NEW YORK – As cell phones have spread, so have large cell towers — those unsightly stalks of steel topped by transmitters and other electronics that sprouted across the country over the last decade.
Now the wireless industry is planning a future without them, or at least without many more of them. Instead, it's looking at much smaller antennas, some tiny enough to hold in a hand. These could be placed on lampposts, utility poles and buildings — virtually anywhere with electrical and network connections.
If the technology overcomes some hurdles, it could upend the wireless industry and offer seamless service, with fewer dead spots and faster data speeds.
Some big names in the wireless world are set to demonstrate "small cell" technologies at the Mobile World Congress, the world's largest cell phone trade show, which starts Monday in Barcelona, Spain.
"We see more and more towers that become bigger and bigger, with more and bigger antennas that come to obstruct our view and clutter our landscape and are simply ugly," said Wim Sweldens, president of the wireless division of Alcatel-Lucent, the French-U.S. maker of telecommunications equipment.
"What we have realized is that we, as one of the major mobile equipment vendors, are partially if not mostly to blame for this."
Alcatel-Lucent will be at the show to demonstrate its "lightRadio cube," a cellular antenna about the size and shape of a Rubik's cube, vastly smaller than the ironing-board-sized antennas that now decorate cell towers. The cube was developed at the famous Bell Labs in New Jersey, birthplace of many other inventions when it was AT&T's research center.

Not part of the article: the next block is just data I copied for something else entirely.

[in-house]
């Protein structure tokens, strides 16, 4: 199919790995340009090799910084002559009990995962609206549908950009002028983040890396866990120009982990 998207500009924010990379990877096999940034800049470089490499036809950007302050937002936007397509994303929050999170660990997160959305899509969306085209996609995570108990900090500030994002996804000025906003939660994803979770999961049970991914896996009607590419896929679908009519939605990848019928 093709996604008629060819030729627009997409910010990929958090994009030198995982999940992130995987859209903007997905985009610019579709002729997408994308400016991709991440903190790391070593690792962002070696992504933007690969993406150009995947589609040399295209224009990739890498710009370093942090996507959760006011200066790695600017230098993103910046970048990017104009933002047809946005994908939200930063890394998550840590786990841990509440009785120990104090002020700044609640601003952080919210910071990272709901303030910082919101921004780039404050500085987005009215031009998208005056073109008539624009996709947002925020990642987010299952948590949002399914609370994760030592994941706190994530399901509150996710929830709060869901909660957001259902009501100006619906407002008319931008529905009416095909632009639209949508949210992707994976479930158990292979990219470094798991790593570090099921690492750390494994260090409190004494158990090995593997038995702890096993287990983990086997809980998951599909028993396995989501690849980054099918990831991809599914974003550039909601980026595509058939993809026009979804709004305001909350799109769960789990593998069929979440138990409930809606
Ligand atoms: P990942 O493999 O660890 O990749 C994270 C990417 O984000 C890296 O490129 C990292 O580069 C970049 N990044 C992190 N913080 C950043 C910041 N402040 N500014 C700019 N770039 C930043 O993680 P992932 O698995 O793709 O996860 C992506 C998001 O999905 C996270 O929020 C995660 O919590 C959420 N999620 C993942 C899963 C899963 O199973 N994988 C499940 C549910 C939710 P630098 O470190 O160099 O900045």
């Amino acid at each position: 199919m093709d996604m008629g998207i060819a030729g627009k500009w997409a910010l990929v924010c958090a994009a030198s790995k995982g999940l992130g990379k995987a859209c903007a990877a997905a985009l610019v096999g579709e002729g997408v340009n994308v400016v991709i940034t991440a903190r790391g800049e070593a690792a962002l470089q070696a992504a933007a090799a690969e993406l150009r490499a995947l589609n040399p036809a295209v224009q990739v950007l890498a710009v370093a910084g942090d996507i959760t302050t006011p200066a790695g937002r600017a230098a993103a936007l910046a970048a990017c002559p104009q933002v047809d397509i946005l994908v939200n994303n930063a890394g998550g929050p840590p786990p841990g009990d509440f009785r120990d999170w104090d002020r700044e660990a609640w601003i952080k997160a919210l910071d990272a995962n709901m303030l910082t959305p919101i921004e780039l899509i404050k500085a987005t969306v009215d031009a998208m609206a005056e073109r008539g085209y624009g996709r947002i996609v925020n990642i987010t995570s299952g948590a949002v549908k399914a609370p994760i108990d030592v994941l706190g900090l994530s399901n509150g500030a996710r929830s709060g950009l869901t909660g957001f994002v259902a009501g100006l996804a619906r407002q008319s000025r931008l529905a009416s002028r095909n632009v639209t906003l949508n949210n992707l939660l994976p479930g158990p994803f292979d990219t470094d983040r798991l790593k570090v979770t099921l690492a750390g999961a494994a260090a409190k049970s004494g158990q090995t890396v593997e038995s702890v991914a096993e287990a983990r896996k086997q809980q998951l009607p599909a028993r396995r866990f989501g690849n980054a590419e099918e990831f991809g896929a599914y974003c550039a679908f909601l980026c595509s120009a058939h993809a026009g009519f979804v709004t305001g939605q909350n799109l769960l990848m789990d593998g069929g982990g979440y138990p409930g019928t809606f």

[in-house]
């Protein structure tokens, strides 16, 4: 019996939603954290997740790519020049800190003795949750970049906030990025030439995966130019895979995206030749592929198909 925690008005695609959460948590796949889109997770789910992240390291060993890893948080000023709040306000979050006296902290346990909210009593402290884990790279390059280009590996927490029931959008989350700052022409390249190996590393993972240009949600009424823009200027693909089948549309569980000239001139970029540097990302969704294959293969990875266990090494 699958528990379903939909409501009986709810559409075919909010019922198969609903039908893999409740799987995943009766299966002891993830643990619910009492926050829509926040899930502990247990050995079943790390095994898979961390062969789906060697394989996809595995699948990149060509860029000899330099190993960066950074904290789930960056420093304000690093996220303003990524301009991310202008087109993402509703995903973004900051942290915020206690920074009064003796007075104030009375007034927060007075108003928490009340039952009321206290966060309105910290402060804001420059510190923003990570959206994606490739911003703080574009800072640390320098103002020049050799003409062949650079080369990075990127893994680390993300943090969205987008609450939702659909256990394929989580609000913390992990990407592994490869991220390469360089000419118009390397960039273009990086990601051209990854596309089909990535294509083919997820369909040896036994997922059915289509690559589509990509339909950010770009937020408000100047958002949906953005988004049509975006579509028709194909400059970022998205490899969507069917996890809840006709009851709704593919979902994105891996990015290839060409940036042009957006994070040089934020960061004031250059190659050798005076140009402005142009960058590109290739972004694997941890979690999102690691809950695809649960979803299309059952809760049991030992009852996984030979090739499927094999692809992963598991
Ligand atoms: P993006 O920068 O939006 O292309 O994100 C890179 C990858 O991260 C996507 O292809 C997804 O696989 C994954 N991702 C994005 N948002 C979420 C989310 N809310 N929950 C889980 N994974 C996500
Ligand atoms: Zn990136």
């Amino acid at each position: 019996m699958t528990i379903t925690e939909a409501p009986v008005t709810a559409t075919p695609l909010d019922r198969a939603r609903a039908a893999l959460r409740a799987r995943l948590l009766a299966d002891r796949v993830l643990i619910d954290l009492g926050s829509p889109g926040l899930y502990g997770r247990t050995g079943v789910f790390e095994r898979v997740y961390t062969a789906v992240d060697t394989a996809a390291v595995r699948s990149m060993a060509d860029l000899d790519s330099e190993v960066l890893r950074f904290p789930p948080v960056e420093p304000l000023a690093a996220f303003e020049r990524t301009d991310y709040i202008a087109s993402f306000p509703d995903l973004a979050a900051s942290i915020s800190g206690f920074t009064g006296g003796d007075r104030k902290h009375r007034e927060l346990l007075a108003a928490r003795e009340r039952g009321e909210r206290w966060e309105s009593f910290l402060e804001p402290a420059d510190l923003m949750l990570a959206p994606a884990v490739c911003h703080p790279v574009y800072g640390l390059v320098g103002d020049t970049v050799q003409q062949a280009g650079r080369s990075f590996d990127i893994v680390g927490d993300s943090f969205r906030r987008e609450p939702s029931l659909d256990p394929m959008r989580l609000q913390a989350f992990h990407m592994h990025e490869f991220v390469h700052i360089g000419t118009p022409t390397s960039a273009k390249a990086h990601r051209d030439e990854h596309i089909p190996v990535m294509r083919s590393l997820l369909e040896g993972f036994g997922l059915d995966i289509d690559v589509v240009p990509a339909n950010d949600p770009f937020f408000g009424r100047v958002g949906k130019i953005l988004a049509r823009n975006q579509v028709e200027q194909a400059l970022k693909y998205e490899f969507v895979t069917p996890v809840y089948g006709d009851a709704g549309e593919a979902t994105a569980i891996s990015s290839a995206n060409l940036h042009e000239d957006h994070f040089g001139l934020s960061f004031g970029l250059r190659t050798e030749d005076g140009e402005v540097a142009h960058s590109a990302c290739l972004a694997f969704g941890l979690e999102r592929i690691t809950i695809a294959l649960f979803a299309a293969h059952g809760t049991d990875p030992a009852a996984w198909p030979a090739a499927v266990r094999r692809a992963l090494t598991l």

In Alcatel-Lucent's vision, these little cubes could soon begin replacing conventional cell towers. Single cubes or clusters of them could be placed indoors or out and be easily hidden from view. All they need is electrical power and an optical fiber connecting them to the phone company's network.
The cube, Sweldens said, can make the notion of a conventional cell tower "go away." Alcatel-Lucent will start trials of the cube with carriers in September. The company hopes to make it commercially available next year.
For cell phone companies, the benefits of dividing their networks into smaller "cells," each one served by something like the cube antenna, go far beyond esthetics. Smaller cells mean vastly higher capacity for calls and data traffic.
Instead of having all phones within a mile or two connect to the same cell tower, the traffic could be divided between several smaller cells, so there's less competition for the cell tower's attention.
"If it is what they claim, lightRadio could be a highly disruptive force within the wireless industry," said Dan Hays, who focuses on telecommunications at consulting firm PRTM.
Rasmus Hellberg, director of technical marketing at wireless technology developer Qualcomm Inc., said smaller cells can boost a network's capacity tenfold, far more than can be achieved by other upgrades to wireless technology that are also in the works.
That's sure to draw the interest of phone companies. They've already been deploying older generations of small-cell technology in areas where a lot of people gather, like airports, train stations and sports stadiums, but these are expensive and complicated to install.
In New York City, AT&T Inc. has started creating a network of outdoor Wi-Fi hotspots, starting in Times Square and now spreading through the midtown tourist and shopping districts. Its network has been hammered by an onslaught of data-hungry iPhone users, and this is one way of moving that traffic off the cellular network.